Before flaming Windows about wasting that space on the disk, you should understand a bit about how pretty much all filesystems manage space on hard disks.
The "smallest" addressable lump of space on a HDD is a sector (often 512 bytes), and you cannot read or write smaller than that. If you want to write one byte in a sector, you must read the sector, modify the byte, and write the sector back. That's how the physics/electronics work. A "block" is usually one or more sectors, and represents the smallest chunk of space that the filesystem will allocate for a file. Old DOS "FAT-Based" filesystems increased the block size as disk size increased.
For many reasons, filesystems prefer NOT to have multiple files sharing the same sector. Imagine if you want to make a file a little longer - that "wasted space" at the end of the sector can be used, before additional sectors are allocated to make the file bigger.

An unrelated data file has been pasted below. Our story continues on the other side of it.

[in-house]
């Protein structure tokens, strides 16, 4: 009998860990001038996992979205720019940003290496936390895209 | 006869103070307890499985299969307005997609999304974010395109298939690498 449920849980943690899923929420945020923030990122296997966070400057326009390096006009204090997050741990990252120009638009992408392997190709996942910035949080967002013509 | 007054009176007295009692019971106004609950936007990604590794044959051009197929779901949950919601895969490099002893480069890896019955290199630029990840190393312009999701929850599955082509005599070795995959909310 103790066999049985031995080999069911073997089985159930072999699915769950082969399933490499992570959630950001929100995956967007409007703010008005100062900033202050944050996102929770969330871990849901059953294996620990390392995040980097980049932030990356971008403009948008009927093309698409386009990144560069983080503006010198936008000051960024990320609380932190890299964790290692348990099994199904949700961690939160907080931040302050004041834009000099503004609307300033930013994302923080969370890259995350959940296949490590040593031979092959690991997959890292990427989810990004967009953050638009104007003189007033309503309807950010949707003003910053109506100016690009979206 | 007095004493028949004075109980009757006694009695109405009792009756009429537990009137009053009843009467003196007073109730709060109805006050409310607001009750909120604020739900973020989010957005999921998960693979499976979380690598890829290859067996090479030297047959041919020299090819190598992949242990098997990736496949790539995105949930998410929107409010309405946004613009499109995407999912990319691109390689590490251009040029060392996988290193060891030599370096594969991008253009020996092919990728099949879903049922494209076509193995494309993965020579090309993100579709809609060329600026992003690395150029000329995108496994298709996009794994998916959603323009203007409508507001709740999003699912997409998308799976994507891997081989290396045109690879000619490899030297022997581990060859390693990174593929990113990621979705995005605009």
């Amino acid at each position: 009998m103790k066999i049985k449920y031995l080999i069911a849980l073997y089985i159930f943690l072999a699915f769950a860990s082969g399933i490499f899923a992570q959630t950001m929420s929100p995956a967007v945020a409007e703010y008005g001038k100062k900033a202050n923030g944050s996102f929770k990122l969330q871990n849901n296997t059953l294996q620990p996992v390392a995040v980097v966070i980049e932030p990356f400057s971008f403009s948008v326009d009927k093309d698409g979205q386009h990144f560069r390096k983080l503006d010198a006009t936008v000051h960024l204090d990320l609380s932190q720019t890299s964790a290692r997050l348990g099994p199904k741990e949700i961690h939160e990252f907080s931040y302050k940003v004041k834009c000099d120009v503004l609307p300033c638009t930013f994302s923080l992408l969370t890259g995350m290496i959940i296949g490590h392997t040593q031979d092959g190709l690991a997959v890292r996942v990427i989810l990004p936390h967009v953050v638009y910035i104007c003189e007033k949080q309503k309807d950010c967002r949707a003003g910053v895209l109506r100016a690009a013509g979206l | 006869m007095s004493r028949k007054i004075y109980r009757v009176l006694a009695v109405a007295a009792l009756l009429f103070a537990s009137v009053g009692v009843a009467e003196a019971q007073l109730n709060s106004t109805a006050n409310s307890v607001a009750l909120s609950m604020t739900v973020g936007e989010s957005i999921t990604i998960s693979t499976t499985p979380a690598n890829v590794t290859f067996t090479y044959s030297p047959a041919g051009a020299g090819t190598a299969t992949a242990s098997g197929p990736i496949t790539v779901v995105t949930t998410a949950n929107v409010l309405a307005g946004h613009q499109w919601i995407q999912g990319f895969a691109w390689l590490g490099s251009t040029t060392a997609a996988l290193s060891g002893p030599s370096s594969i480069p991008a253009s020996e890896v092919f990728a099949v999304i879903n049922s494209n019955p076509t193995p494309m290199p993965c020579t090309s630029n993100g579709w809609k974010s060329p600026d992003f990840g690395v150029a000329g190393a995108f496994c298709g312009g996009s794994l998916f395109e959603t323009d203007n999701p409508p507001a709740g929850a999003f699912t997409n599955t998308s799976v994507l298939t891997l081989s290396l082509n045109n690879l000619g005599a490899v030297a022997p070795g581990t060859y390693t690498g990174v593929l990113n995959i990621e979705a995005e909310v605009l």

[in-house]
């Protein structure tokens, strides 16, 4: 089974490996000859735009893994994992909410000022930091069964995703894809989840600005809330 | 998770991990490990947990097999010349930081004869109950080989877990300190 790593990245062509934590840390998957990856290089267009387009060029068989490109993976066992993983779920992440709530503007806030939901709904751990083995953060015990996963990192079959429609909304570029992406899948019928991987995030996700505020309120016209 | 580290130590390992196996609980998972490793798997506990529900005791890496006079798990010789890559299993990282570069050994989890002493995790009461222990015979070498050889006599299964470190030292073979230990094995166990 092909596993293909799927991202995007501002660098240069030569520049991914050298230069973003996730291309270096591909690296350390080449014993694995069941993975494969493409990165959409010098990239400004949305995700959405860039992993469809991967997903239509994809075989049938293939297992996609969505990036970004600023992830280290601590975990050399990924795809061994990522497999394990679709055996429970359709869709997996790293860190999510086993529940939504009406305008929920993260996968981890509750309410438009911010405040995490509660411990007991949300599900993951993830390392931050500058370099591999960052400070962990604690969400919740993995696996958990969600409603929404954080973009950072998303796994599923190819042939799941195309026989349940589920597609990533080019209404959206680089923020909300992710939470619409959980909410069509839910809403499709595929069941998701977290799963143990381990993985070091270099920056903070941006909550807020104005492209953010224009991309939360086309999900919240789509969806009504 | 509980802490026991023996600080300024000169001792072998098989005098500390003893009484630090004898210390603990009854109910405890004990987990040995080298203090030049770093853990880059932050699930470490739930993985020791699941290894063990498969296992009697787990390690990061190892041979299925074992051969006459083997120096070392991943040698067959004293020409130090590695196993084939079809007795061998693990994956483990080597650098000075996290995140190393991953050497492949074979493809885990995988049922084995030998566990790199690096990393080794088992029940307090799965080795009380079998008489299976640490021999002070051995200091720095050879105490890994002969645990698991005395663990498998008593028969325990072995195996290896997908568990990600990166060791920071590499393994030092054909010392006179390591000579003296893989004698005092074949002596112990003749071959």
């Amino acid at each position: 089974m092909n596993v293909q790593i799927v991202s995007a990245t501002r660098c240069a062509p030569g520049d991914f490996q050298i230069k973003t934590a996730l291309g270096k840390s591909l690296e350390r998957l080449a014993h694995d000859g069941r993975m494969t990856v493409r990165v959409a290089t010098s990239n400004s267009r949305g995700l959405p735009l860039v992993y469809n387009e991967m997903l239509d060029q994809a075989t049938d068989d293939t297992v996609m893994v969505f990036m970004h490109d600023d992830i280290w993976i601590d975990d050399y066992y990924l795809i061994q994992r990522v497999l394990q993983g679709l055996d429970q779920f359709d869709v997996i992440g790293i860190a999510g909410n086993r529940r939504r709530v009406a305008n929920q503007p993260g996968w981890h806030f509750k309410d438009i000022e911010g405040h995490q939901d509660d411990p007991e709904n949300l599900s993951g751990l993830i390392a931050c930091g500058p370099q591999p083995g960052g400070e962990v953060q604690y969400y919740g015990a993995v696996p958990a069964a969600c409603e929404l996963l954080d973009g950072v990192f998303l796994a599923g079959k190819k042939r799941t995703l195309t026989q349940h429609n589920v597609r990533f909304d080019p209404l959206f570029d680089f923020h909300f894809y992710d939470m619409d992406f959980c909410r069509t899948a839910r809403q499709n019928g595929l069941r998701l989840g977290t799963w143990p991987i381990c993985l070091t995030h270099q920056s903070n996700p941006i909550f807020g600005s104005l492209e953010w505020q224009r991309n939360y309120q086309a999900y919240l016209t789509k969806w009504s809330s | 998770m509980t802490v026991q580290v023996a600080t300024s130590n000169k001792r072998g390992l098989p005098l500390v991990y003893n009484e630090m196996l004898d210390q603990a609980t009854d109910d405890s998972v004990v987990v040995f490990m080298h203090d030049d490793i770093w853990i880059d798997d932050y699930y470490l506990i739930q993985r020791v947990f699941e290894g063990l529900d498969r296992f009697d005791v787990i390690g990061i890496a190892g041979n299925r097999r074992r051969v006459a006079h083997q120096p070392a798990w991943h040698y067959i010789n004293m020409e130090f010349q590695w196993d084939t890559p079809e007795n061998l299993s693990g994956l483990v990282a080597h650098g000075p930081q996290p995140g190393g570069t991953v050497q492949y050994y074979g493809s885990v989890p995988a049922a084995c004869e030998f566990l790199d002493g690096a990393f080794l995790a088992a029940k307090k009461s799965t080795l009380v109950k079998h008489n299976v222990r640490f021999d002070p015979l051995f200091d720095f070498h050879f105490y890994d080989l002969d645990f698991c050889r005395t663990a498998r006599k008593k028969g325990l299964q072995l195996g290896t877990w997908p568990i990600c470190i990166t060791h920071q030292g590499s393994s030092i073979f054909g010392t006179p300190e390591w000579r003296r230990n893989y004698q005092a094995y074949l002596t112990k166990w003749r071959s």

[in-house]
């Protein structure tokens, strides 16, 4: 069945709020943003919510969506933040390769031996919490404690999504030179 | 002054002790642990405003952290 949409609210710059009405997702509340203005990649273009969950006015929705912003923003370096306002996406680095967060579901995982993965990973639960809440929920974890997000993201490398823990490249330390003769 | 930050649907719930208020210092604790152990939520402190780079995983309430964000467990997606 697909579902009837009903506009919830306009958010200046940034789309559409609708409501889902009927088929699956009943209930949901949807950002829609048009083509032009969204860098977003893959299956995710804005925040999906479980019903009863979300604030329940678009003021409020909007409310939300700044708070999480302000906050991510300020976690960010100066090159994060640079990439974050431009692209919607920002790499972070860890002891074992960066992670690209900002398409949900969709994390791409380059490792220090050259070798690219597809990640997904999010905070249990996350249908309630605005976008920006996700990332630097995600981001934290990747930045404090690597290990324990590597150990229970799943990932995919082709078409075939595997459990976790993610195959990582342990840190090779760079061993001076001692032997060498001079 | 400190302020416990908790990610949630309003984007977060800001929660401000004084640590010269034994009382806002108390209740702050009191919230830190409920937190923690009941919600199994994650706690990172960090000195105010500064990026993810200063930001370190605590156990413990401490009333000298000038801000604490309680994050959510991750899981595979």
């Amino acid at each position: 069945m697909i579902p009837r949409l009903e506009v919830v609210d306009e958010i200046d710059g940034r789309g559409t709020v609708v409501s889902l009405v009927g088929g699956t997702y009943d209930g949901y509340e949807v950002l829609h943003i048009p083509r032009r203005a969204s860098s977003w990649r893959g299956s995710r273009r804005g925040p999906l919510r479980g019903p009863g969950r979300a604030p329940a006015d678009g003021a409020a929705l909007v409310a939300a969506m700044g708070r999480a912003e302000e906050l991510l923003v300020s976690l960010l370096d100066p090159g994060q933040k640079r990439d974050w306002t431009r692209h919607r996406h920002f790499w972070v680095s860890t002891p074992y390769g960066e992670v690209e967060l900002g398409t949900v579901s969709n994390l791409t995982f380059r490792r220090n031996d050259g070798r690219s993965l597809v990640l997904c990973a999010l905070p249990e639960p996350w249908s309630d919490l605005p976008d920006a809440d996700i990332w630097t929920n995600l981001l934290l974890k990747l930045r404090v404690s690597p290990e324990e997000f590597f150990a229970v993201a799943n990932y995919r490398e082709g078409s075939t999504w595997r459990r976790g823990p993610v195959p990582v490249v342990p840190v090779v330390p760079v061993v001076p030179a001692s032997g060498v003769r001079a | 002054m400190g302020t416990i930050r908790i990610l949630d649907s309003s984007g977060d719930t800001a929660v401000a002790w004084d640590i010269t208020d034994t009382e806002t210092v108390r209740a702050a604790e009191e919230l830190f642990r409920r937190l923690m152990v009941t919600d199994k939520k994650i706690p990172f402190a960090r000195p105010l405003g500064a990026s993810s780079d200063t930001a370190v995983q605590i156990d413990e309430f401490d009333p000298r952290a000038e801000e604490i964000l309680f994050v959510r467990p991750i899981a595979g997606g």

And, while it's theoretically possible to have a filesystem which can allocate disk files on a per byte (or even, per-bit) basis, the amount of housekeeping storage on disk to keep track of this would rocket and probably outweigh any advantages you might have gained. And the performance would likely by very poor...